My brain is on fire. When tolerable, the fire is centralized in the front half of my skull, above and sometimes behind my eyes. When intolerable, the fire spreads, settling in a cloud from ear to ear above my spinal cord. The natural response is to cry, but crying somehow makes the pain even worse.
In January 2014, I spoke to a friend who had recently pursued psychiatric treatment. I had experienced intense stress, sadness and worry for at least five years, but I didn’t know that was abnormal. In this conversation, I expressed sympathy for my friend’s struggles; she looked at me, shocked, and responded, “Hannah, I knew you had a problem with anxiety before I knew I had a problem with anxiety.”
After agonizing over this conversation for a few weeks, I began pursuing treatment, but as long as I framed the issue as emotions and stress and anxiety, I could not find help. People told me that I just needed to manage my time better, I just needed to sleep more — I just needed to do more, to be more, they thought. My experience was completely ignored; my parents and my doctors saw my symptoms and assigned their interpretations.
In May 2014, I cried 20 of the 31 days in the month. I felt constantly nauseous and began to believe the burning sensation in my brain would never stop. After I’d had this fire in my head for over two weeks, I tried again to get help. I went again to a doctor, who listened patiently. Then she calmly asked to examine my eyes, later explaining she was looking for signs of brain swelling. She scheduled an appointment for me with a neurologist the following morning.
My neurologist and I worked together to decrease the frequency and intensity of my migraines, which we eventually determined were indeed caused by anxiety. I was put on medication. My mother turned her nose up and said, “I don’t like those types of drugs. I don’t like that you’re on that type of drug.” I took them anyway. I started going to therapy, where I felt too timid to express the depths of my despair but too desperate not to try. Drinking water, avoiding caffeine, sleeping enough and being relatively active all became more important; doing those things meant possibly decreasing anxiety, migraines and depression.
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As a mentally ill college student, I face a different set of challenges than a neurotypical student. My brain jumps to worst-case scenarios and launches into panic mode in stressful situations; it’s not always rational, and it’s hard to control. Some days, I cannot get out of bed. Sometimes, even though I actively try to prevent it, my brain burns. I am not able to take care of myself the way I need to in order to be fully healthy.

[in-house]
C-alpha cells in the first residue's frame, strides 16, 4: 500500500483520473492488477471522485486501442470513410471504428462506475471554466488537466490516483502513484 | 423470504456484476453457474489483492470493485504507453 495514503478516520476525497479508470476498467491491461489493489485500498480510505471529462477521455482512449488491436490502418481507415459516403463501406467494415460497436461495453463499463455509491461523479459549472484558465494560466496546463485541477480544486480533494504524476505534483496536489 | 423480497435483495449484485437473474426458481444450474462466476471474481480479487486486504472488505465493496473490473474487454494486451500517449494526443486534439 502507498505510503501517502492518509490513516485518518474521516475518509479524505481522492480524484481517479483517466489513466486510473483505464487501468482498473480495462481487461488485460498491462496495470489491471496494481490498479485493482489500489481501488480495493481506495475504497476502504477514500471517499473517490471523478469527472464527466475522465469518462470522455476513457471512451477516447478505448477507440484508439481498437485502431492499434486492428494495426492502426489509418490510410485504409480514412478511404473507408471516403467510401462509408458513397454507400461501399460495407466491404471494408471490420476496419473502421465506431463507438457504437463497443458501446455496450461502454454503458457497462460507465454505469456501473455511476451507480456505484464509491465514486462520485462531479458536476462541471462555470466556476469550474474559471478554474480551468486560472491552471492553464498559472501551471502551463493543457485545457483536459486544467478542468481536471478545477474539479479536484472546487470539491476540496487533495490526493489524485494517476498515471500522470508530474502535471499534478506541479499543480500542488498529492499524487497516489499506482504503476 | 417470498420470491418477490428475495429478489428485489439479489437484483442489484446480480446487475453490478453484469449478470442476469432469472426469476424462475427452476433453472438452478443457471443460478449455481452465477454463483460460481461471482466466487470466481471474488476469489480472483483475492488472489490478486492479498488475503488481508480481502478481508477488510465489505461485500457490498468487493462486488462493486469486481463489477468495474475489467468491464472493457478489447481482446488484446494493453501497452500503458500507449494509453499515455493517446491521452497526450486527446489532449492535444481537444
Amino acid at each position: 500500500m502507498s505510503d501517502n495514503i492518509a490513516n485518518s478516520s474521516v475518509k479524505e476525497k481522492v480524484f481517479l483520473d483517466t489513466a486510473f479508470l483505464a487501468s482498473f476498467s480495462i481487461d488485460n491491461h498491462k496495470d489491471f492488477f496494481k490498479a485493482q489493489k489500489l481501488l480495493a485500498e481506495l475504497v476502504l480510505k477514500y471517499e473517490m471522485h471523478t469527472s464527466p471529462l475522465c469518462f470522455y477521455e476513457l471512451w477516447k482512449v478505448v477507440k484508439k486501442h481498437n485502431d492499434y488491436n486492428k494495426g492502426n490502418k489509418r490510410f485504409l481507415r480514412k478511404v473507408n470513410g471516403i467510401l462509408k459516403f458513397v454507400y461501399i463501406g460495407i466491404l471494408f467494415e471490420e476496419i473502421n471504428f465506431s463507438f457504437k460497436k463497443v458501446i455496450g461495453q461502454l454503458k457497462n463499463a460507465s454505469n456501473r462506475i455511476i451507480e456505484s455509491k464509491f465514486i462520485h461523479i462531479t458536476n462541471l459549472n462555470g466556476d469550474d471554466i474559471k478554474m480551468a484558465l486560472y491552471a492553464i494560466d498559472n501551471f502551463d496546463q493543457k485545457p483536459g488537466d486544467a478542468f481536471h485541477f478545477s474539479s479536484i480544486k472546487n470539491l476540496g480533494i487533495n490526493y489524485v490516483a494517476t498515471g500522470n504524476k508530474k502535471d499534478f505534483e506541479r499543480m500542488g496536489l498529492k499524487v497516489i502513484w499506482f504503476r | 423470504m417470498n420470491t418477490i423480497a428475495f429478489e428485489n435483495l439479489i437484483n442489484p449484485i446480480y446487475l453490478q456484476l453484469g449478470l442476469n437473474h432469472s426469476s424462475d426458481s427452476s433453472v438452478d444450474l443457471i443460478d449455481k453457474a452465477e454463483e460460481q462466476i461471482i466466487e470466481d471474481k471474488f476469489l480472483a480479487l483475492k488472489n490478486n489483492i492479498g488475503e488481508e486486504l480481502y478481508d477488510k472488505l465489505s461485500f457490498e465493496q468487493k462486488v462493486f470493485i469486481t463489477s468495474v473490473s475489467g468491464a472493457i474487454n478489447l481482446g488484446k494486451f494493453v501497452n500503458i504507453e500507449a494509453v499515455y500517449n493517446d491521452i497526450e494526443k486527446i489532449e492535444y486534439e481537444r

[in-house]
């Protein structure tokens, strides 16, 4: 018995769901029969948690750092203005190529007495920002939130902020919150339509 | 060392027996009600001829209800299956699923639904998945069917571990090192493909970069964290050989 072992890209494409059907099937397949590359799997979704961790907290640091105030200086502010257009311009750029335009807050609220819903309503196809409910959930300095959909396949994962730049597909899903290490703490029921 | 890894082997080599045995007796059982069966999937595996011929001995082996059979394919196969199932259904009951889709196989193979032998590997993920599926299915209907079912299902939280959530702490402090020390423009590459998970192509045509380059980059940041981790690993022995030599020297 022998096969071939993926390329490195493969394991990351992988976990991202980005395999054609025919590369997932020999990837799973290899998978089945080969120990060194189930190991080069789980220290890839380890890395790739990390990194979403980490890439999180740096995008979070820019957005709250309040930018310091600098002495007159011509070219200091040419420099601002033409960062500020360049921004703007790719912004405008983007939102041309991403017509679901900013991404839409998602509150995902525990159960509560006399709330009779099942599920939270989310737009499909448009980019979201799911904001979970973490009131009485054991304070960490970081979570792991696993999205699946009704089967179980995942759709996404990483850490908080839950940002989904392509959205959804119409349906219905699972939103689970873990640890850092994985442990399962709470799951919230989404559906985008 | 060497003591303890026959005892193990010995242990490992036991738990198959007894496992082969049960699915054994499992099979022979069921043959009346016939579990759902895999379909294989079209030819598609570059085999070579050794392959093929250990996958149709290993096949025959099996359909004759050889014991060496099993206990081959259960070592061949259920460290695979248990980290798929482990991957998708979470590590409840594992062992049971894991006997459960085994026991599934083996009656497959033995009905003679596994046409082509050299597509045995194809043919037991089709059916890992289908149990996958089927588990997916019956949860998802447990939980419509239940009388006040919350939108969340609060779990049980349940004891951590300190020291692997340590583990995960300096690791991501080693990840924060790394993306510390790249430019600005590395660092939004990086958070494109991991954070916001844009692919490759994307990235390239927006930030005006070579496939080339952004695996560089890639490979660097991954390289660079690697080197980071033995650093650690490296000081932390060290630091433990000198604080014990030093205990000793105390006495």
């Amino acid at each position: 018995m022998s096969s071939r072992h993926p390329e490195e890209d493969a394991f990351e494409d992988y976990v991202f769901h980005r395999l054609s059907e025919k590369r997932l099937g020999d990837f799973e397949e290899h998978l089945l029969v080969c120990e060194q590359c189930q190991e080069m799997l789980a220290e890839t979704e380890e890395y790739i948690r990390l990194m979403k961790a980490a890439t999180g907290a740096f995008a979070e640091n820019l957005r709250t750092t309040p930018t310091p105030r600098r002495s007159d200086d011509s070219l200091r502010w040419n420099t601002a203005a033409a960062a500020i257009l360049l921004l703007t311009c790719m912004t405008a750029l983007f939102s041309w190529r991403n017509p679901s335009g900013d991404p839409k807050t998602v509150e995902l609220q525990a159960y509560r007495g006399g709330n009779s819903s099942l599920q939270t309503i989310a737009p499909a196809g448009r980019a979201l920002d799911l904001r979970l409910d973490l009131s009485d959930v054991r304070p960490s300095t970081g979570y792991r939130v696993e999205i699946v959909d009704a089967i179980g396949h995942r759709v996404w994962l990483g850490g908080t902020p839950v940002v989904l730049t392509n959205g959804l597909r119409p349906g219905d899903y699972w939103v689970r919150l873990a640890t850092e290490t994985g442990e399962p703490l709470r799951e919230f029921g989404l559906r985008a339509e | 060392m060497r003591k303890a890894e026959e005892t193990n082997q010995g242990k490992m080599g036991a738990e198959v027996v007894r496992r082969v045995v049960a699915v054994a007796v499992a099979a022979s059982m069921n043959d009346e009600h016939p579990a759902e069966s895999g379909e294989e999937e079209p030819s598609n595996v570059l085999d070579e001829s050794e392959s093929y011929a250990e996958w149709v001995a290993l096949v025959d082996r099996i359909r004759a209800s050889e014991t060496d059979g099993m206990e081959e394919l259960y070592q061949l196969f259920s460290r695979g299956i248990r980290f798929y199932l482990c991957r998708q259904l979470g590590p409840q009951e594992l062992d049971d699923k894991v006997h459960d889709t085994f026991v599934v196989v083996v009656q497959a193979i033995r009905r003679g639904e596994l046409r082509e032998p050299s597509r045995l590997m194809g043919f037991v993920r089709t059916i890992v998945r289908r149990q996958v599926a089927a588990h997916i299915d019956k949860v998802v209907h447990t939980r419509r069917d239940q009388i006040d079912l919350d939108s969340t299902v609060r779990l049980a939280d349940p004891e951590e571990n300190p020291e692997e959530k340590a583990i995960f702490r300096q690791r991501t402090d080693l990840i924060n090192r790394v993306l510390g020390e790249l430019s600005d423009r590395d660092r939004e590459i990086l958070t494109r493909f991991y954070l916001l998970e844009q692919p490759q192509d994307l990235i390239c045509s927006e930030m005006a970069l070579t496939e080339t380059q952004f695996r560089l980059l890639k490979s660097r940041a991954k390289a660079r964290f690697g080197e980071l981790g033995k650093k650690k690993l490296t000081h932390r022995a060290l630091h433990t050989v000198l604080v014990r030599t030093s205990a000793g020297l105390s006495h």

Although my mental illness complicates my college experience, Georgetown University has encouraged me and given me the space to become more fully and truly myself. The Jesuit tenant of cura personalis, or “care of the person,” is tangible at Georgetown, which maintains an intricate network of offices devoted to caring for students and teaching them how to care for themselves.
Chaplains, residential living staff and health education staff sincerely ask how I’m doing, and they listen patiently and sympathetically to my answers. I’m learning to think of my mental illness in different, more helpful, ways, and I’m given some avenues to ask for help easily, and receive it.
Georgetown’s Catholic tradition encourages students to explore topics of spirituality, methods of creating positive change, our roles in the world, and how we can join our passions with our values to engage in meaningful work. This tradition is profoundly rooted in the Gospel, in which Jesus instructed us to serve each other and the Lord, and in Ignatian spirituality, which emphasizes using one’s talents and passions in discerning vocations.
I believe that the Jesuit focus on becoming people for others has greatly helped me in managing my depression and anxiety. I no longer measure my worth by productivity but by giving and receiving love. If all I do in life is help one person, I think that it will have been worth it, and my Catholic faith and Jesuit formation has brought me to this conclusion.
Once, one of our Jesuits, Fr. Greg Schenden, said in a homily, “None of us deserves God’s love; he loves us despite that.” Initially, this idea surprised me, but Father Greg had a beautiful point that I came to understand and took to heart.
As is common in depression, I often struggle with feelings of worthlessness; even so, my faith tells me time and again that I am worthy because God says so. I have done nothing to deserve God’s love, but maybe love of that magnitude, love so strong and selfless that Jesus would sacrifice himself for it, cannot be earned; it can only be given, and the Lord decided to give it to me. The knowledge of his love, unconditional and endless, allows me to feel love myself — love for myself.
[Hannah Wingett is in the class of 2019 at Georgetown University.]